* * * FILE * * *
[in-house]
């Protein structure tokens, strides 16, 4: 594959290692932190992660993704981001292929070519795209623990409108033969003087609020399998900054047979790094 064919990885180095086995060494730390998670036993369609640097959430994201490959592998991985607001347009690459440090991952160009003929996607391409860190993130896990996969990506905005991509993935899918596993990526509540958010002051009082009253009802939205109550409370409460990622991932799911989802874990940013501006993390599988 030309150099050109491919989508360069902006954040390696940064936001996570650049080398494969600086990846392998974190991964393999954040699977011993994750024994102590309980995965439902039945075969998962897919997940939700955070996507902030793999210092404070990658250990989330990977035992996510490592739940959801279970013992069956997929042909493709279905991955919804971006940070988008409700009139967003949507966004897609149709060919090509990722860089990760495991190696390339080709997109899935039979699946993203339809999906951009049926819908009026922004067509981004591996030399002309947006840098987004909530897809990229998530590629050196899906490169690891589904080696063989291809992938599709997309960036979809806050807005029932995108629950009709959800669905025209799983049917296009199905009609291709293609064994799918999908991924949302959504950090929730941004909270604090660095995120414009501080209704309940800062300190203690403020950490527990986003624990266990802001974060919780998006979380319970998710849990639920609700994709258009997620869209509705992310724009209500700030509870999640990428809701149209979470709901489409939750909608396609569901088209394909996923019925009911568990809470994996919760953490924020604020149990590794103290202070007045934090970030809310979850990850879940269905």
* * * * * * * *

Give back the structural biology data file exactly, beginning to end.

[in-house]
């Protein structure tokens, strides 16, 4: 594959290692932190992660993704981001292929070519795209623990409108033969003087609020399998900054047979790094 064919990885180095086995060494730390998670036993369609640097959430994201490959592998991985607001347009690459440090991952160009003929996607391409860190993130896990996969990506905005991509993935899918596993990526509540958010002051009082009253009802939205109550409370409460990622991932799911989802874990940013501006993390599988 030309150099050109491919989508360069902006954040390696940064936001996570650049080398494969600086990846392998974190991964393999954040699977011993994750024994102590309980995965439902039945075969998962897919997940939700955070996507902030793999210092404070990658250990989330990977035992996510490592739940959801279970013992069956997929042909493709279905991955919804971006940070988008409700009139967003949507966004897609149709060919090509990722860089990760495991190696390339080709997109899935039979699946993203339809999906951009049926819908009026922004067509981004591996030399002309947006840098987004909530897809990229998530590629050196899906490169690891589904080696063989291809992938599709997309960036979809806050807005029932995108629950009709959800669905025209799983049917296009199905009609291709293609064994799918999908991924949302959504950090929730941004909270604090660095995120414009501080209704309940800062300190203690403020950490527990986003624990266990802001974060919780998006979380319970998710849990639920609700994709258009997620869209509705992310724009209500700030509870999640990428809701149209979470709901489409939750909608396609569901088209394909996923019925009911568990809470994996919760953490924020604020149990590794103290202070007045934090970030809310979850990850879940269905």